Shopping for a new Acura TSX? MSRP: $30,510 - $39,150
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|4dr Sedan I4 Auto||Gas I4, 2.4L||Front Wheel Drive||$ 28,719||$ 30,510|
|Special Edition 4dr Sedan I4 Auto||Gas I4, 2.4L||Front Wheel Drive||$ 29,644||$ 31,510|
|Special Edition 4dr Sedan I4 Man||Gas I4, 2.4L||Front Wheel Drive||$ 29,644||$ 31,510|
|Tech Pkg 4dr Sedan I4 Auto||Gas I4, 2.4L||Front Wheel Drive||$ 31,588||$ 33,610|
The Acura TSX is, for lack of a better term, a 'tweener,' in multiple ways, and while that might make it hard to cross-shop against other premium sedans, that's also what adds to its appeal as a sporty sedan that stands out in the market.
It doesn't quite fit in as compact in the U.S., yet it's not mid-size either; it's more sprightly and less conservative compared to some other entry-luxury models, yet it's not quite a full-fledged sport sedan. Altogether, the TSX hits the right mark for the type who want the premium look, a more nimble driving feel, and some added comfort and practicality that you may end up giving up with traditional sport sedans like the BMW 3-Series or Infiniti G37.
The TSX remains based on the European-market Honda Accord, but its style is nowhere near as pedestrian as the U.S. model of the same name. The TSX is aesthetically very appealing inside and out--particularly in wagon form--though it does have its low points. An odd "bionic beaver" snout still feels like an odd introduction from the front to what's otherwise a crisply styled yet understated form. Inside, with gentle arcs, a clean design, and mostly high-quality materials, the cabin's more overtly handsome.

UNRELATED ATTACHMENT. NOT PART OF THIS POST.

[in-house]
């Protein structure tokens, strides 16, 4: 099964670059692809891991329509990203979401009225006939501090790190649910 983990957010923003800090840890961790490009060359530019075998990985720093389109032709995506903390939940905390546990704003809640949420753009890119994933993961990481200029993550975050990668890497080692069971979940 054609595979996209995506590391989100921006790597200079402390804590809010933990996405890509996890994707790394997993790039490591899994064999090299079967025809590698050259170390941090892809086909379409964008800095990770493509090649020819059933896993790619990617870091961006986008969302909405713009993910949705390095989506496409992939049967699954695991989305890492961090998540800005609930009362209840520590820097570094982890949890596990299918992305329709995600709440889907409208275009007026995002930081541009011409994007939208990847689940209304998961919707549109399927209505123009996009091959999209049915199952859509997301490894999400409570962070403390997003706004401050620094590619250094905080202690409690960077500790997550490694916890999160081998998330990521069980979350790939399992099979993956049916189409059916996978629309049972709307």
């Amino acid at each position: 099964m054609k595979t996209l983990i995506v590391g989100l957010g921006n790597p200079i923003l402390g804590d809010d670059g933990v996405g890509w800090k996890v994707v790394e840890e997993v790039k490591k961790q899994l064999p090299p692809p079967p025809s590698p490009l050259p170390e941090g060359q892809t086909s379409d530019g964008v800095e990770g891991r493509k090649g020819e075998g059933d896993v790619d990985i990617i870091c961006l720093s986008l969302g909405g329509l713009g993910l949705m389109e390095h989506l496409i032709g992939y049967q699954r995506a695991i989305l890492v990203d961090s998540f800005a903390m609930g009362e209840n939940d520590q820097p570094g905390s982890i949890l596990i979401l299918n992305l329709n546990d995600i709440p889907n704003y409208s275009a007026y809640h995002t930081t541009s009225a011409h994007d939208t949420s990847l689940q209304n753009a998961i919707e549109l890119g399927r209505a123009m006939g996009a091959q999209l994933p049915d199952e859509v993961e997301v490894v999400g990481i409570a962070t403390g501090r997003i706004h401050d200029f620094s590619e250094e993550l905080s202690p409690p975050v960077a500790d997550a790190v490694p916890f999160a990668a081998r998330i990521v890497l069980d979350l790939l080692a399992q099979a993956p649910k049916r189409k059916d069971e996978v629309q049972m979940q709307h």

The 2013 Acura TSX isn't quite a performance car, or a sport sedan by a broad enthusiasts' definition (it has front-wheel drive), but it does offer a sportier driving personality than most other compact to mid-size luxury sedans. While a 280-horsepower, 3.5-liter V-6 engine is a tempting option in the TSX, the 201-hp, 2.4-liter four-cylinder has enough pep to satisfy most drivers, whether they go with the six-speed manual or five-speed automatic transmission. The Sport Wagon comes only with the four-cylinder engine and automatic transmission. Steering and ride are very European in feel, tuned to be on the taut side though not punishing.
Although a step smaller than the TL sedan, the TSX somehow fits in an interior that feels almost like that of a true mid-size car. And with excellent seats, a good driving position, reasonable cargo space, and good ride quality, the TSX proves itself to be more useful than a number of dedicated sport sedans that are around the same exterior size. There's plenty of space for cargo as well. The trunk in sedans is surprisingly roomy, and the Sport Wagon models have more space and a low flat floor that does come with one sacrifice: There's no spare tire on that model (just a repair kit).
The TSX has been an IIHS Top Safety Pick, and it has all the indications of a very safe sedan choice; we only wish that the TSX would offer some of the more innovative active-safety features that are available further up the Acura lineup--like a blind-spot warning system, for example. A USB port, Bluetooth, XM, and leather seating with heated, powered front buckets are all on the standard-feature list, while we like the Tech Package and especially its upgraded surround-sound audio. The TSX Special Edition model that adds (for four-cylinder sedans only) a more aggressive front-end appearance, side sills, and five-spoke polished-finish alloys, is carried over to 2013.
- Refined and responsive four-cylinder
- Very strong, smooth V-6
- Overall handling and responsiveness
- Fetching Wagon body style
- Quiet, well-controlled ride
- Tight back seat
- Odd beak
- No spare tire (Wagon)
- Lackluster gas mileage